Monday 26 February 2024

German banks preparing for wave of loan defaults in the face of major real estate crisis

 German real estate lender Deutsche Pfandbriefbank is preparing for what it says will be the steepest drop in commercial property values seen in the country in 15 years.

During the fourth quarter of 2023, the bank raised its provisions for losses on loans, setting aside more than $230 million for the year to prepare for bad debts in light of the “persistent weakness of the real estate markets.”

The bank noted: “Despite these expenses, PBB remains profitable thanks to its financial strength — even in the greatest real estate crisis since the financial crisis.”

Their statement was referring to the 2008 financial crisis, when banks collapsed in the wake of sizeable losses on mortgages and securities after the U.S. housing market bubble burst.

PBB said that it currently has sufficient cash and liquid assets to continue for the next six months without any additional funding from investors.

It is the second bank in Germany to warn about losses related to commercial real estate in recent weeks. Its stock, which has dropped more than 25% this year, fell 17% since its announcement on Friday.

Last week, the biggest German bank, Deutsche Bank, announced that it allocated $133 million during the fourth quarter of 2023 to help with potential defaults on commercial real estate loans in the U.S., which was more than four times the amount they set aside for this purpose during the last quarter of 2022.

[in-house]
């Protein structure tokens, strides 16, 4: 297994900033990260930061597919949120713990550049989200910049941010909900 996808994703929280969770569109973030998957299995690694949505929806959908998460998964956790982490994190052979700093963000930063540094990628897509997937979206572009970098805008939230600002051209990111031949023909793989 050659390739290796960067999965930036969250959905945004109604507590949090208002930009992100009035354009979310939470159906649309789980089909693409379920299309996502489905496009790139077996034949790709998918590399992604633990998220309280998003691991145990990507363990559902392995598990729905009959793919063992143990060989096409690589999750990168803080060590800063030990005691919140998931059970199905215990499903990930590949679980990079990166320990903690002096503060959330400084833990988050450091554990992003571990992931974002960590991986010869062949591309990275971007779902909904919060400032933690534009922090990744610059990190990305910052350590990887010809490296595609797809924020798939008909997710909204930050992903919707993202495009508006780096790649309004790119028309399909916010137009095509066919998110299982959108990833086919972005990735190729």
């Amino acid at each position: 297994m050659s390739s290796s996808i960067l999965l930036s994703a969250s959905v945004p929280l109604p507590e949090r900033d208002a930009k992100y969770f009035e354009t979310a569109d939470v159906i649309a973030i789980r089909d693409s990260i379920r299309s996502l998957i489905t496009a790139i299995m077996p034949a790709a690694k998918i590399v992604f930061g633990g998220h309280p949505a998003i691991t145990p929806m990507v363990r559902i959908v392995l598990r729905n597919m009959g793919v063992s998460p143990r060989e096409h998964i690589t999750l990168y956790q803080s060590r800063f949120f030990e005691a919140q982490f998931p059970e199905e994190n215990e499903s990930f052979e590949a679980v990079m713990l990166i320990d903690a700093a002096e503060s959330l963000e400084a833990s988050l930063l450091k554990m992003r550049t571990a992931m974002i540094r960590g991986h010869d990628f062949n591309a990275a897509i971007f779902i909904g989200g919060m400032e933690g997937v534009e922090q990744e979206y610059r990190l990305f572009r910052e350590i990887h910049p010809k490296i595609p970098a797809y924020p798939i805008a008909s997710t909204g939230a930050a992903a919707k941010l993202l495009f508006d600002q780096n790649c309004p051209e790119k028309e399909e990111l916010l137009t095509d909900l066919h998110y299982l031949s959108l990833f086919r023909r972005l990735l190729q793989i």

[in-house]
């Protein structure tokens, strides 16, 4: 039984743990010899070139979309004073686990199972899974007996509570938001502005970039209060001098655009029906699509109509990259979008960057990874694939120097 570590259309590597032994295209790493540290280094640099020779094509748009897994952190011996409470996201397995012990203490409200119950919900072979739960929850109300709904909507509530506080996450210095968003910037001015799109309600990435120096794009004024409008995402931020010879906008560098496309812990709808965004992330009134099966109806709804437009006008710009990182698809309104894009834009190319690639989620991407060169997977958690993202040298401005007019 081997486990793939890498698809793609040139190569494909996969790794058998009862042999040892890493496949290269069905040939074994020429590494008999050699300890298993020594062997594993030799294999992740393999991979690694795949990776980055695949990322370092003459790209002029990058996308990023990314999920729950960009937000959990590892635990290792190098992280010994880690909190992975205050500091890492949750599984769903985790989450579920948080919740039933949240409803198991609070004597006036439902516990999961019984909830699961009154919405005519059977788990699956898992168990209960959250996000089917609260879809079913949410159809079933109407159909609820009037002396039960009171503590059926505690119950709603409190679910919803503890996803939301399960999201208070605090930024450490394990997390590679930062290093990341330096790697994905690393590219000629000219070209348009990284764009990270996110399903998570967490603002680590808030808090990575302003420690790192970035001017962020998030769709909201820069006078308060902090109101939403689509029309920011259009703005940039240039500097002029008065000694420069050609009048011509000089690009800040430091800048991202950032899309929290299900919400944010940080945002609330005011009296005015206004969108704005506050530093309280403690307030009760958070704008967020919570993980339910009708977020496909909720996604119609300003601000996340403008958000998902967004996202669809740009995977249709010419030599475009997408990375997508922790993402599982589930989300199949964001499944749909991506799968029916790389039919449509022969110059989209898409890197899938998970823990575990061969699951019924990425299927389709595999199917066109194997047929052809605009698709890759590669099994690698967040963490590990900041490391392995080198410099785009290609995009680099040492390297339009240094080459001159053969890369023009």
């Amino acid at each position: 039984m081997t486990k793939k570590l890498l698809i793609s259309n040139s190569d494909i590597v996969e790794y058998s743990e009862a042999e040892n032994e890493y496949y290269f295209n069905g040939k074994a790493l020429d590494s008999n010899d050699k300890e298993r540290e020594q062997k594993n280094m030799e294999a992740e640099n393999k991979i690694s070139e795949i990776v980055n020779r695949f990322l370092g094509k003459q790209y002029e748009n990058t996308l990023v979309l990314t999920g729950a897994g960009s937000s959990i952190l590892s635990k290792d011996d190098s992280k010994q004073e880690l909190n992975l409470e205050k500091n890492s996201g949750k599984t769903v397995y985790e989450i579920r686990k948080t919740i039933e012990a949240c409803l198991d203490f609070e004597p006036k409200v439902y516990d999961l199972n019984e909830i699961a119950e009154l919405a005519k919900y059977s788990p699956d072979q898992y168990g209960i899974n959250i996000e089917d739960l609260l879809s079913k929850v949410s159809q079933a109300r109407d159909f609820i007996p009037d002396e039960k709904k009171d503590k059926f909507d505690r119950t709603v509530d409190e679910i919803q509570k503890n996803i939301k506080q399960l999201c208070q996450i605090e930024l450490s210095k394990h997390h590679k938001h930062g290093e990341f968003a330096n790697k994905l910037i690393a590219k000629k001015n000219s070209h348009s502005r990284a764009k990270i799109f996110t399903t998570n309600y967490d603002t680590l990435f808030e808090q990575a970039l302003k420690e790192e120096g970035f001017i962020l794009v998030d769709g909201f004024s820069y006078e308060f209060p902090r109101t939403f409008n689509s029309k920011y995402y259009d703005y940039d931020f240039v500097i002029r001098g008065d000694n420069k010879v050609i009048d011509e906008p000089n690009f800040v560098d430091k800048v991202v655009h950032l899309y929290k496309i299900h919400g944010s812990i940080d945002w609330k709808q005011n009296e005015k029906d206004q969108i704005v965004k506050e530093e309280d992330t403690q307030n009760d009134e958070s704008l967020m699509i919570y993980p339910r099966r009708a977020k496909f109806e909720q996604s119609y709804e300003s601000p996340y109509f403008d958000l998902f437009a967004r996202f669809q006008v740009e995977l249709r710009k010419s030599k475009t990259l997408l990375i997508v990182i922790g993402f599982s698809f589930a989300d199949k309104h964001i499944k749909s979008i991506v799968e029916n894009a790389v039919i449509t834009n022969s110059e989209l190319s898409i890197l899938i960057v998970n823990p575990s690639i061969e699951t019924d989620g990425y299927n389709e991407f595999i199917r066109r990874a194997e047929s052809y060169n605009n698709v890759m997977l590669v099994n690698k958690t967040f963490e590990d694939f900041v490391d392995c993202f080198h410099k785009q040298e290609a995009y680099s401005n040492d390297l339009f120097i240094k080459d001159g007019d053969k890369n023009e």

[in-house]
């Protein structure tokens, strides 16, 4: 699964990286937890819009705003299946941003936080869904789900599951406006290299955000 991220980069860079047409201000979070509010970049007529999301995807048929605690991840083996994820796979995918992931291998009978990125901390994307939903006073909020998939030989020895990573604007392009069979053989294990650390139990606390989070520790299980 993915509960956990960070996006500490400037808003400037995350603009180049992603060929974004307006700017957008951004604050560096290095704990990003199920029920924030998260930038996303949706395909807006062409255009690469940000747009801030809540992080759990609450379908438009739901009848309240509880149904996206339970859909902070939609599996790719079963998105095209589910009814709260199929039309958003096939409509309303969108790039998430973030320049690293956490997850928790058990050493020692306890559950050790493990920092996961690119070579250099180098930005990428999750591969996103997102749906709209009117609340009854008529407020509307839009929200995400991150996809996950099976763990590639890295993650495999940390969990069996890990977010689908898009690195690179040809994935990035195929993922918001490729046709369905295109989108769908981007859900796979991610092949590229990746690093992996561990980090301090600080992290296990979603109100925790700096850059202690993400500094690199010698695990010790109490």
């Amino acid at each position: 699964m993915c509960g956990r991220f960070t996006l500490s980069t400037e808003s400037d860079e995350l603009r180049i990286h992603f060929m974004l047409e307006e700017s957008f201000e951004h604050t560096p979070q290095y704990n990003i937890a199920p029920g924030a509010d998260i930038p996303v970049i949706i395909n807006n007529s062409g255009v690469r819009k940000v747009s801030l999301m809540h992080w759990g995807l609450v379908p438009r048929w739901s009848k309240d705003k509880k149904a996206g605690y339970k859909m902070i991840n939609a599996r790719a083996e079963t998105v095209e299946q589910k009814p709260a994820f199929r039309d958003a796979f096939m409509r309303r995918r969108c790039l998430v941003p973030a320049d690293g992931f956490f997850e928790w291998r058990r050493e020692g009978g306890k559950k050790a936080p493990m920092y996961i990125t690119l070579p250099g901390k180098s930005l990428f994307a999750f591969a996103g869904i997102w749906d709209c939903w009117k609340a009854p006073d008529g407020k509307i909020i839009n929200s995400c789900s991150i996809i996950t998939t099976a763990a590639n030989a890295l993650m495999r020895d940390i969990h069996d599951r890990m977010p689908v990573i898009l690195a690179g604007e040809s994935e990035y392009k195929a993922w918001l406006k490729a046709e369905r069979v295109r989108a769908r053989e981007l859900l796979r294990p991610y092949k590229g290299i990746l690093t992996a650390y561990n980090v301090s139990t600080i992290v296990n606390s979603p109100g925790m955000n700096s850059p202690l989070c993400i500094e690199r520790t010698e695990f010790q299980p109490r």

German banks are being affected by problems in the U.S. as well as at home. The German banking association VDP reports that office property prices there dropped by 5.2% during the last quarter of 2023 and more than 13% year-on-year.

Meanwhile, the Japanese financial institution Aozora Bank said that its projected annual loss of $190 million can be partly attributed to bad loans related to American offices, while the private Swiss bank Julius Baer reported a drop in profits of 55% during 2023 due to a $680 million loss on loans to a European conglomerate.

Banks are in trouble again

Bank balance sheets have been a hot topic recently, with U.S. Treasury Secretary Janet Yellen telling lawmakers she has some concerns about commercial real estate exposure at some banks.

She stated: “I believe it’s manageable, although there may be some institutions that are quite stressed by this problem.”

Canada’s bank regulator has also classified losses on commercial real estate loans as a manageable risk for the biggest banks there.

The financial crisis that caused three American regional lenders to collapse last year is still fresh in many Americans’ memories, and there are fears that a repeat could be on the horizon, possibly involving even more banks this time around.

Last week, U.S. regional lender New York Community Bancorp’s credit was downgraded by Moody’s to junk. It is trying to reassure investors it will be able to remain afloat, but its stock has lost roughly 60% of its value during the last eight days.

The drama began when they reported an unexpected loss of $252 million during the fourth quarter, much of which is being attributed to loans for office buildings. They also set aside $552 million during that quarter for absorbing potential losses on loans, marking a significant rise over the $62 million set aside for the same purpose during the previous quarter.

The commercial real estate lending sector has been hit hard by inflation and the slow return to work after the pandemic, with many employees working from home on a more permanent basis. The full impact of this may have not been fully priced in yet, some experts believe, which means the situation could get even worse.

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